Glass which is formulated to have significant sodium in its composition can be strengthened by replacing the sodium ions in the surface layer with larger potassium ions. This is achieved by inserting the glass into a bath of molten potassium salts at greater than 350°C, but below the softening point of the glass. The potassium ions need more space, in the rigid 3-D silicon-oxygen structure, resulting in a highly compressed surface layer of the glass. A compressive stress of well over one giga-pascal can be achieved that way, more than what the remaining center layer of a glass sheet may be able to withstand. Since the surfaces are under compression, there must be an equal but opposite force in the center layer, which is expressed as the tensile stress of the center layer. Too much   

tensile stress overcomes the molecular structure of the glass, so an ideal amount of surface compression must be obtained in order for hardened glass to perform well. This is dependent on the glass type, the depth, and profile of the compressive layer, and the overall thickness of the glass.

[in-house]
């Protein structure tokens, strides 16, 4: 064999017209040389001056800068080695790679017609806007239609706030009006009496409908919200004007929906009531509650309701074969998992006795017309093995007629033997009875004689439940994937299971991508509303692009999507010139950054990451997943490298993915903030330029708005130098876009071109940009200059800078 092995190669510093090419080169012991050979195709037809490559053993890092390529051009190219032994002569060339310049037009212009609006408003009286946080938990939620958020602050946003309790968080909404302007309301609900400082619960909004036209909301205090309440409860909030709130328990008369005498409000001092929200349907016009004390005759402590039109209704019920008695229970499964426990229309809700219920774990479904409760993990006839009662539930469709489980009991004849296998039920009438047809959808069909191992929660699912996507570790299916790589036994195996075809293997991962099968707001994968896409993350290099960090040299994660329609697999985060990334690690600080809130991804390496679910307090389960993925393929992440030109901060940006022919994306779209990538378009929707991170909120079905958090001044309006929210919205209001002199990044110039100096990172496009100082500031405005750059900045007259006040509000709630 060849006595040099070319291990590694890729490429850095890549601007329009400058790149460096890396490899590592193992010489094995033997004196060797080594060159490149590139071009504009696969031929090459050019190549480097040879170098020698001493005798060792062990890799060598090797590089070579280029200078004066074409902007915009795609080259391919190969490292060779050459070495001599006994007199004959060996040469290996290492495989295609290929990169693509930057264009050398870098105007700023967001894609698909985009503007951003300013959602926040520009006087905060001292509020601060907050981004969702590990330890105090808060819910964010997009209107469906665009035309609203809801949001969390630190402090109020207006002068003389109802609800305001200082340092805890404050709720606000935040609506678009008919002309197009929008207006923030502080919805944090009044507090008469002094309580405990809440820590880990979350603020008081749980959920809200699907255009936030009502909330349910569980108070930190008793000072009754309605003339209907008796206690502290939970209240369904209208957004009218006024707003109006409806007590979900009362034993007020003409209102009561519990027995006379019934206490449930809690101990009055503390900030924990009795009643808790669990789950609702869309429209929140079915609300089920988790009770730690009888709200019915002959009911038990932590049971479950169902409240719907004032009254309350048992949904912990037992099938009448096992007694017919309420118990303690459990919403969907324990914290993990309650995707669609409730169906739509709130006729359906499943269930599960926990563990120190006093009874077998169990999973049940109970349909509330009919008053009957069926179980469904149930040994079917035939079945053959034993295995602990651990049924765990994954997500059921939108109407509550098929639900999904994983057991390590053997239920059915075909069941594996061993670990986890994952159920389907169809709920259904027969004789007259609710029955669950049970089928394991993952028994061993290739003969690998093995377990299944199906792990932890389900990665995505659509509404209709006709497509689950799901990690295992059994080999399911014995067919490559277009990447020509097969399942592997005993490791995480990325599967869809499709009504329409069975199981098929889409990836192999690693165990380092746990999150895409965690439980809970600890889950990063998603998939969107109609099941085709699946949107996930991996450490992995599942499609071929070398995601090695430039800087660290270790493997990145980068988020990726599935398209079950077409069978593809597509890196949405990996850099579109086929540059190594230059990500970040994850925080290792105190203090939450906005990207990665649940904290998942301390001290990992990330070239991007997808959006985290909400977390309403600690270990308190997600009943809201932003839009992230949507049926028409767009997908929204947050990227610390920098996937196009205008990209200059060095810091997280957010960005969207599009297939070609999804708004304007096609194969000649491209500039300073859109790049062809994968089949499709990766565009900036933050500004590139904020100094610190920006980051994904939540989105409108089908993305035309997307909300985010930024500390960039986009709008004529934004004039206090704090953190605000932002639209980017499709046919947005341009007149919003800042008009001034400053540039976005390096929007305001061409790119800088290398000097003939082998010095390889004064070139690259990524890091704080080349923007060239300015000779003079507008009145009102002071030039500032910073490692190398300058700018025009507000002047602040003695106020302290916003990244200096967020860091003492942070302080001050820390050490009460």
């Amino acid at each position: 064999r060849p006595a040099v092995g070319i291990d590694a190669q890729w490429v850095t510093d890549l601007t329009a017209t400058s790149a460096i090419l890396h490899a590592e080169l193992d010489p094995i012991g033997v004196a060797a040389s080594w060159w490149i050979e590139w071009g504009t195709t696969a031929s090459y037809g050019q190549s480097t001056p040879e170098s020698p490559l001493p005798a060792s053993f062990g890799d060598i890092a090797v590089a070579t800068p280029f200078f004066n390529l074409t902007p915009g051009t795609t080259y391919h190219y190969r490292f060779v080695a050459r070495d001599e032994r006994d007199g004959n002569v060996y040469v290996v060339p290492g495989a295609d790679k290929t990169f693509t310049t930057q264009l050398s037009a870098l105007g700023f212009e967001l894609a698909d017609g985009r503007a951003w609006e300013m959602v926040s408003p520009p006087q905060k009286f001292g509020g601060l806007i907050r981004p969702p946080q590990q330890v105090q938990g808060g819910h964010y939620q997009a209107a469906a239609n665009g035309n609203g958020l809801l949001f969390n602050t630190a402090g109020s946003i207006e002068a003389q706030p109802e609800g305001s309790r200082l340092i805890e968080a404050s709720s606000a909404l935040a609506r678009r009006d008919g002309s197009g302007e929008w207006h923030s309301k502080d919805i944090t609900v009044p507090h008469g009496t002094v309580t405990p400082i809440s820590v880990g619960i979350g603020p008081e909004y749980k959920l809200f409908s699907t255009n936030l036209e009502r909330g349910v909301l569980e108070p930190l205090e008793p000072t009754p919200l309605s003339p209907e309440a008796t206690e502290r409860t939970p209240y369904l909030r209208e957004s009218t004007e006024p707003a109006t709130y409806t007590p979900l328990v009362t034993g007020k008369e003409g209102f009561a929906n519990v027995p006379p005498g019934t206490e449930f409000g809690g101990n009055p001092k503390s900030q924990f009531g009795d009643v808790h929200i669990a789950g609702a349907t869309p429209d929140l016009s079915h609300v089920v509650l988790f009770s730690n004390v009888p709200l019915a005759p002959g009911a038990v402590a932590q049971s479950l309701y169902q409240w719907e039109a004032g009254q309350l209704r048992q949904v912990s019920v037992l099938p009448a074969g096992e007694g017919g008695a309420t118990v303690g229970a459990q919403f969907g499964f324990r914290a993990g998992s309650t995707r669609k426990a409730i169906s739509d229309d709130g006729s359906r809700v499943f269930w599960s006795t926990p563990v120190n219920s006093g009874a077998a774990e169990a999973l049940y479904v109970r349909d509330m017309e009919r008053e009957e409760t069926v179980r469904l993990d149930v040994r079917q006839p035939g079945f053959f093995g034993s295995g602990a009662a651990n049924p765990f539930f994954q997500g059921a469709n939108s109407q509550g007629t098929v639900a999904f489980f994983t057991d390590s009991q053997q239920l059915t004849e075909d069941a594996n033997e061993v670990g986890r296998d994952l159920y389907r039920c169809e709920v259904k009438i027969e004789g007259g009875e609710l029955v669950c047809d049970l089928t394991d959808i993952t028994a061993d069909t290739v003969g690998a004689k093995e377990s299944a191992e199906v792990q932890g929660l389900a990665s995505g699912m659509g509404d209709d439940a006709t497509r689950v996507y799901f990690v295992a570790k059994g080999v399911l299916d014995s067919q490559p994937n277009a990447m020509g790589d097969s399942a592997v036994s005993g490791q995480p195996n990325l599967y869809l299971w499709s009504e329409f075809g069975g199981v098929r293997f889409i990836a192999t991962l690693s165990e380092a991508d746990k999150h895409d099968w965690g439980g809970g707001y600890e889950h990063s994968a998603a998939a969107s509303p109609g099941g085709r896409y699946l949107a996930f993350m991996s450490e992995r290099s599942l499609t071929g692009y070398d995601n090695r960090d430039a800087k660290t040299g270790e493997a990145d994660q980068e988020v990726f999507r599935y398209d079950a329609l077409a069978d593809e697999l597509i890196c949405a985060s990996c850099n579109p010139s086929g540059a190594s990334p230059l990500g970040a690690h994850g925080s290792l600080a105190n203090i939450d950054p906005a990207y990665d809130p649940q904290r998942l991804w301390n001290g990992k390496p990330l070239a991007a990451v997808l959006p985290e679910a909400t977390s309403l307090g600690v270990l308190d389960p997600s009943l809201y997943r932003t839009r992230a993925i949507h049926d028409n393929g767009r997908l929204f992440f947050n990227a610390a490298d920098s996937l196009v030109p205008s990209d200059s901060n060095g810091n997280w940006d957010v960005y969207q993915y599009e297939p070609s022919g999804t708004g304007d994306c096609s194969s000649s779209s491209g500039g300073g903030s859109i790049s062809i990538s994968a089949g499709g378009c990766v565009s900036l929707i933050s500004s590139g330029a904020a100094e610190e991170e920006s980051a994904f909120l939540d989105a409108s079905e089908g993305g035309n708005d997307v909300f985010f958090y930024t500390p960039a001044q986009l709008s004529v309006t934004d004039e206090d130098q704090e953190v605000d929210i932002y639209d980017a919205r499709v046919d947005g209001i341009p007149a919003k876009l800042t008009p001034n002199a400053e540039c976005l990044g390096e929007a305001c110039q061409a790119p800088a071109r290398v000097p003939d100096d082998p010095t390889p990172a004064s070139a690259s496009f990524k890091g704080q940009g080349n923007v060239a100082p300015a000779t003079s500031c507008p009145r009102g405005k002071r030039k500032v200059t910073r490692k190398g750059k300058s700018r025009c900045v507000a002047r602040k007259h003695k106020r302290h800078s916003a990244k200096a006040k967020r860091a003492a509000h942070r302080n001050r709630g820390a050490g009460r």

Glass scratches.

Glass is hard, but there are everyday items that scratch even the hardest glass. An unprotected mobile phone that shared a pocket or purse with keys, coins, pens, or some grains of sand is an unwelcome example. The chemical strengthening process helps to prevent this type of damage by hardening the glass surface so that it is much more scratch resistant than regular glass, although not scratch-proof. Two characteristics of hardened glass are important considerations in the design. First, the depth of the compression layer must exceed the depth of any scratches: As long as a scratch does not penetrate the compression layer, the hardened glass’ strength is maintained. The second important characteristic is the appearance of the scratches. Fine, hardly visible scratches are much less objectionable than wide and clearly visible scratches, occurring when the edges of a scratch chip. A glass formulation with inherent damage resistance that tends towards micro-ductile scratching rather than chipping can be used to avoid the latter.